Public school support staff perform work that keeps their schools running, work that is essential to the educational mission of Wisconsin’s public school system. Unfortunately, this work is too often undervalued by school district administrations, who frequently ignore pressing issues that make it hard to recruit and retain the best school staff. So, after five years of pay freezes, reduced take-home pay, and declining benefits, members of AFT local 4018, the Eau Claire Schools Classified Staff Federation, decided they’d had enough, and made plans to take their issues directly to the school board.
Over the next few weeks, members talked to their coworkers during the day and made calls at night to recruit staff to attend the January 18 board meeting to send a unified message to the board and the administration: that the time to talk about staff compensation and benefits was now. And on the night of the board meeting, 40 staff lined the halls holding signs naming the many outstanding issues that the district needed to address, including step increases, longevity pay, lost vacation days, and particularly a reclassification for special education assistants. As board members entered the building before their meeting, they saw, face to face, the staff that were being harmed by the district’s inaction on these issues.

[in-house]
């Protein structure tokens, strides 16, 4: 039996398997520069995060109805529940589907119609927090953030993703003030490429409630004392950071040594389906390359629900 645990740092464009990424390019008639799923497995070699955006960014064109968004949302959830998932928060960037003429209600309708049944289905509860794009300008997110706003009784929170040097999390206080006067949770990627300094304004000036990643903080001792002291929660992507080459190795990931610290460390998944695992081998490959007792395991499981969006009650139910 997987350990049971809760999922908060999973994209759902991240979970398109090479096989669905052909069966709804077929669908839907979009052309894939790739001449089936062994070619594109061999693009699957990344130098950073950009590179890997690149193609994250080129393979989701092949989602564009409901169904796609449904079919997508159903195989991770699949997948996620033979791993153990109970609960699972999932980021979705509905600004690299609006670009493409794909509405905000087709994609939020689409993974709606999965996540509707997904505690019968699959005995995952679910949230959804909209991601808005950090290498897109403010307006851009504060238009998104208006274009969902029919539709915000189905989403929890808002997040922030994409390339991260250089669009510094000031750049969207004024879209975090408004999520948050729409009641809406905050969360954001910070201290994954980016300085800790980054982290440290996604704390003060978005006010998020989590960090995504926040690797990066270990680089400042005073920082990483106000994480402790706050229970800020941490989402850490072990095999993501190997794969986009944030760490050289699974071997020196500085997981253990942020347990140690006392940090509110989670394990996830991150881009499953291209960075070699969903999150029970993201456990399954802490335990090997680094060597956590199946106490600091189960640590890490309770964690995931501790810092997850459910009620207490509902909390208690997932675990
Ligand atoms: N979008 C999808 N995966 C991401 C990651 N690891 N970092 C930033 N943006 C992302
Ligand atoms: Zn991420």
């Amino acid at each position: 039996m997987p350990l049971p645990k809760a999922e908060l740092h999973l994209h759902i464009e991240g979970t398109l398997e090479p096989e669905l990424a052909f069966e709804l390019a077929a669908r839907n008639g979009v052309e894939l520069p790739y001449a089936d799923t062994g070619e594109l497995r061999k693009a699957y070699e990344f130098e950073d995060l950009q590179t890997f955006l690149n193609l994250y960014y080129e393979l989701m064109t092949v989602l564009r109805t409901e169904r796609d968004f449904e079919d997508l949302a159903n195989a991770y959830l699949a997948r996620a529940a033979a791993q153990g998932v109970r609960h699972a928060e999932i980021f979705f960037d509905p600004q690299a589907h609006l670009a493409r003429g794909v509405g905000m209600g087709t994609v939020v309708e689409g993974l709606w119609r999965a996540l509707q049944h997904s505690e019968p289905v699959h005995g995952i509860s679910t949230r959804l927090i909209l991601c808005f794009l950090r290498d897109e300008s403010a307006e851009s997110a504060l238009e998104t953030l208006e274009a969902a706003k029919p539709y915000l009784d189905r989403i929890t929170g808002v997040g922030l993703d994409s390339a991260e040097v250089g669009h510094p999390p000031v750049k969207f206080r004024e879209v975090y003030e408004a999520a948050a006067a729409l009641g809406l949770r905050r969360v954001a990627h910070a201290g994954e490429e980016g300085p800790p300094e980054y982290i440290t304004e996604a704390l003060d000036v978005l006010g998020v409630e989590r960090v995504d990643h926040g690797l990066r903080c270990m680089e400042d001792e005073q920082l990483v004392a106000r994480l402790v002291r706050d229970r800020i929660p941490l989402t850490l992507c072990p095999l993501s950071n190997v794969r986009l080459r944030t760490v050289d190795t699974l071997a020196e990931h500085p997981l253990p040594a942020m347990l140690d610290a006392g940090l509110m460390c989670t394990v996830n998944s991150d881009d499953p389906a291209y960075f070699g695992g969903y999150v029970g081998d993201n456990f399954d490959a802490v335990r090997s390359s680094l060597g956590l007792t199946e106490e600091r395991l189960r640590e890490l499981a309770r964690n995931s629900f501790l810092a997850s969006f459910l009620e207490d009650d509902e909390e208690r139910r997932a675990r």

During the board meeting, Lynn Christianson, president of local 4018, and Cyndy Heinz, a local member, spoke about the need to show support staff that they are valued by taking their compensation concerns seriously. As her fellow members held up signs throughout the room, Christianson said that fair compensation would “help all of us who have stuck it out during these hard times feel that our time has not been wasted—that our years of service are important, and that you, the board, value their experience and commitment.”
The members’ action had immediate results. During the meeting, one board member asked the district to cost out union members’ requests, and afterwards, the administration met with Christianson to schedule meetings to discuss these issues more fully. And on February 1, the board voted to approve one of the members’ most pressing requests, a reclassification and pay increase for special education assistants. “I couldn’t be prouder of my fellow members,” said Christianson after the reclassification vote. “This win shows what we can accomplish when we stick together.”